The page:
Mechanics Of Dominion, the latest album from Esmerine, and not the worst MOT centre known to humanity, opens with a song entitled The Space In Between. The first few moments suggest that the gap in between is huge, although quite what this space is between is anyone’s guess.
However it’s hard to shake the idea that perhaps the space being referred to is the distance that we are putting between each other and that as a species we are becoming more insular and secluded, on a path that leads only to emotional turmoil. As the composition continues, the piano lines become busier, endlessly cycling and freewheeling in relentless chatter. There’s very little space left between the notes as the song reaches its conclusion, but the sense of isolation remains.
When a band contains members of Godspeed You! Black Emperor and At Silver Mt Zion, as Esmerine does, it’s easy to assume that the music they make is going to be loaded with political statements and ideas. The Space In Between might be about how we’re becoming more lonely and disconnected at a time when technology has made us more connected than at any other time in history, but then it might also just be about the fact that there’s also a fair bit of musical space in the composition itself.
Although Esmerine’s roots can be traced back to post rock, they’re essentially rewriting the classical rule book as they go along. Whilst they can be minimal in their approach their influences are far reaching, there’s elements of baroque, neo-classical, rock, drone, Eastern European folk and plenty more besides jostling for room, sometimes within the space of a single composition. Yet, somehow they can utilise all these influences and still manage to make remarkably sparse music.
La Lucha Es Una Sola is a subtle work, far more subtle than a song whose title means “The Fight Is One” has any right to be. A contemplative work that initially combines delicate tinkling chimes with a plodding bass note, it finally sparks into life at the mid-point as the drums kick in and a triumphant brass section takes over. This sudden jolt of exuberance is short-lived however and the song quickly returns to its sombre plod. Upping the ante somewhat La Pénombre incorporates deftly deployed percussion, coupled with a skittering drum pattern and eastern flavoured strings, it sounds like the inside of Carl Orff’s head as he ambles around a Japanese Ornamental garden.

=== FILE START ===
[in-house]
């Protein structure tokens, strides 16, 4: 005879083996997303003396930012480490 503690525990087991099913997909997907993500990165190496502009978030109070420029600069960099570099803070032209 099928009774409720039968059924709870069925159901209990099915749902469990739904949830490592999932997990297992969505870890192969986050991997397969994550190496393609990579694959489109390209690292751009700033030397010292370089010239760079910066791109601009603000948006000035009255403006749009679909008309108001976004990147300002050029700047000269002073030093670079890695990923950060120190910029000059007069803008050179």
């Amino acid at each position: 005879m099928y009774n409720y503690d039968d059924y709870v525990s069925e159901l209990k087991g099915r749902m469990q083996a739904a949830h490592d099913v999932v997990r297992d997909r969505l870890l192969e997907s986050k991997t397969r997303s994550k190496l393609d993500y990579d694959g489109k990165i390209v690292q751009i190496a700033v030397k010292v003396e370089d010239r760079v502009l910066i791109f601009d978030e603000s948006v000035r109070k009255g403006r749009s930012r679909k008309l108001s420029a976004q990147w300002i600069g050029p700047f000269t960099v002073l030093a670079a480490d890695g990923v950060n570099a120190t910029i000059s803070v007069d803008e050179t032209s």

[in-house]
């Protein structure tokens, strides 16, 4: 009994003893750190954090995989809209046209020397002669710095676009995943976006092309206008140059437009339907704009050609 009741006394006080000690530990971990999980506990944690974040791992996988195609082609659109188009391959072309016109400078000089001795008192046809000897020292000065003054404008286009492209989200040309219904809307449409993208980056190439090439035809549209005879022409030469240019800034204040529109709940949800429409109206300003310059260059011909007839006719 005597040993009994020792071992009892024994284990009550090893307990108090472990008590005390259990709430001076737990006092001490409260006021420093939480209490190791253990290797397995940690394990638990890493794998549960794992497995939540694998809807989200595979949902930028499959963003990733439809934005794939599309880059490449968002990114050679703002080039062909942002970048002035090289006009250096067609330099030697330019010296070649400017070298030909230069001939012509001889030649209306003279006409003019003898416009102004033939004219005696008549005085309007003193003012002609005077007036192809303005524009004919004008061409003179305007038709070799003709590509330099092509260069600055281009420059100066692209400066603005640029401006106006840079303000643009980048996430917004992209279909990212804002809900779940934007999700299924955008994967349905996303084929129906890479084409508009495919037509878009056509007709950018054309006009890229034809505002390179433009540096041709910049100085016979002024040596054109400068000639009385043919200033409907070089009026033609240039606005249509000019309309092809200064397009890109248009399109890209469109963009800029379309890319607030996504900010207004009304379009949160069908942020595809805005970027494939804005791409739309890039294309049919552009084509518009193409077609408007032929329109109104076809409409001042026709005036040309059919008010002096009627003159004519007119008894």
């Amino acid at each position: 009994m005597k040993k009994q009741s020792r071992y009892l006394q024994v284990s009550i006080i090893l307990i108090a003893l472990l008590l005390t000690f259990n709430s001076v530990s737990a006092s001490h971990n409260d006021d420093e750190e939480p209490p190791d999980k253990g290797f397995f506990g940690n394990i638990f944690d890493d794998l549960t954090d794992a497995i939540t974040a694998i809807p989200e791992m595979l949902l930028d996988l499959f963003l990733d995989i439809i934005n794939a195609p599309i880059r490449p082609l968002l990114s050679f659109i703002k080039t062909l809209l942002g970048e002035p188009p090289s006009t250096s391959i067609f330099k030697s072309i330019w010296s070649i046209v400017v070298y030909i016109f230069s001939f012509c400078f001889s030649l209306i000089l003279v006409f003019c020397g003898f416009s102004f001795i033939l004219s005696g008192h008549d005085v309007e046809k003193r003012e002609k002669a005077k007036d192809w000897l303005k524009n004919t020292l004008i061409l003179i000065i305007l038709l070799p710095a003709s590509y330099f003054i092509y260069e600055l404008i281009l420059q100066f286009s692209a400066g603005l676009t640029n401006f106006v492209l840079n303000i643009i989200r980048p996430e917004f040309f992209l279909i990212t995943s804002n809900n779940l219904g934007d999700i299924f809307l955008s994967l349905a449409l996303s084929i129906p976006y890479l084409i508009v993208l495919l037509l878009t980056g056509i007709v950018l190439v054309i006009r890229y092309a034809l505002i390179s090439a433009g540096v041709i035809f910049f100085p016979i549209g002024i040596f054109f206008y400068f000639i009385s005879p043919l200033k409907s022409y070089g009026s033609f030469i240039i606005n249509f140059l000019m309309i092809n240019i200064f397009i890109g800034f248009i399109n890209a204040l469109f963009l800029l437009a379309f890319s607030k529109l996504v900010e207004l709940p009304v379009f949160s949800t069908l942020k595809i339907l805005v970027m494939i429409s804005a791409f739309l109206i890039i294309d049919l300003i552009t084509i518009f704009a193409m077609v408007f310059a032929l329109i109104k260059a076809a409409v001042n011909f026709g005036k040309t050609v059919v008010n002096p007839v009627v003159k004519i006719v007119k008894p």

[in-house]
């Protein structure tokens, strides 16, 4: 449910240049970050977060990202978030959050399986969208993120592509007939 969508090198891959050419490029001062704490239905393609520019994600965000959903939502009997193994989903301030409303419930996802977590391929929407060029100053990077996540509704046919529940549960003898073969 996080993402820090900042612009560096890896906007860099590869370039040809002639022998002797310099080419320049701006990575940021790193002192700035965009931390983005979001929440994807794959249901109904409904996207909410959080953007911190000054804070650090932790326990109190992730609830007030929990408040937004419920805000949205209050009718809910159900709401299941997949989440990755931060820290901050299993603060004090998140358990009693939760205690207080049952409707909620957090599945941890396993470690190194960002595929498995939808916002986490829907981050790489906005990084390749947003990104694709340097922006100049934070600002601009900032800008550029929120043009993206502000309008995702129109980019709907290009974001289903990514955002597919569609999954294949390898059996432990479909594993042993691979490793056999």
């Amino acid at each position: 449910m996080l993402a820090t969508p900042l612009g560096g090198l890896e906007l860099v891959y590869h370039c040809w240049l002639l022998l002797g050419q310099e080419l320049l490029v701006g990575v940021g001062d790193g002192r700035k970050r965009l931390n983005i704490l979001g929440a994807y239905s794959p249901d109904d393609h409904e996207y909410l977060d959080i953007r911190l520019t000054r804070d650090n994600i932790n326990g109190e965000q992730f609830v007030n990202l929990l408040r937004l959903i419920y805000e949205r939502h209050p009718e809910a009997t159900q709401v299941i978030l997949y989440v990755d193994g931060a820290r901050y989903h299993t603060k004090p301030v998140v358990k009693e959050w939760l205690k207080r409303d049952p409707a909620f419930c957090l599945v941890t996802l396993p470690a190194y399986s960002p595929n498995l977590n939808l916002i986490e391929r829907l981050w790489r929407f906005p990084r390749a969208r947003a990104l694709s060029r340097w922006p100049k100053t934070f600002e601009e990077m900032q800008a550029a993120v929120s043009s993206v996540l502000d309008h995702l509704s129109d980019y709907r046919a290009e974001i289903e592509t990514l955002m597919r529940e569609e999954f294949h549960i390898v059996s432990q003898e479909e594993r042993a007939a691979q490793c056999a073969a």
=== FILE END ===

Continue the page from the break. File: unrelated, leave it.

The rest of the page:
La Plume Des Armes starts off like the soundtrack to a Turkish version of Steptoe And Son (set in an aquarium for some reason), and develops into an ominous drone and percussive creep that sounds like a fucked clock keeping time over a water torture session. Slightly more serious than a sitcom about a control freak father and his notorious Turkish torture chamber, ¡Que Se Vayan Todos! takes its name from the rallying cry of Argentina’s 2001 uprising. It is the most chaotic piece on the album, as might be expected. A see-sawing attack on violin and an absolute freakout drumming frenzy, the song’s early plaintive sections are soon swallowed up by an aggressive onslaught that finds Esmerine tapping in to jazz and sonic violence in equal measure.
Returning to the Turkish flavour, Mechanics Of Dominion throws in a Greek Wedding for good measure and finds the band channelling their post-rock past more fully than at any other point during the album. It’s fair to say that the album livens up considerably as it progresses, but Northeast Kingdom does put the brakes on as it nears its end. It’s something of a sister piece to The Space In Between in that it utilises single piano notes and examines the nature of time, space and structure, but it’s far more disjointed and bleak, offering dark oscillations and none of that endless upbeat chatter.
The album closes with the grand strings and imposing bass-heavy throb of Piscibus Maris which is really little more than a footnote to the inventive and immersive morass of music that precedes it. Esmerine has once again created an album full of depth, wonder and flights of fancy.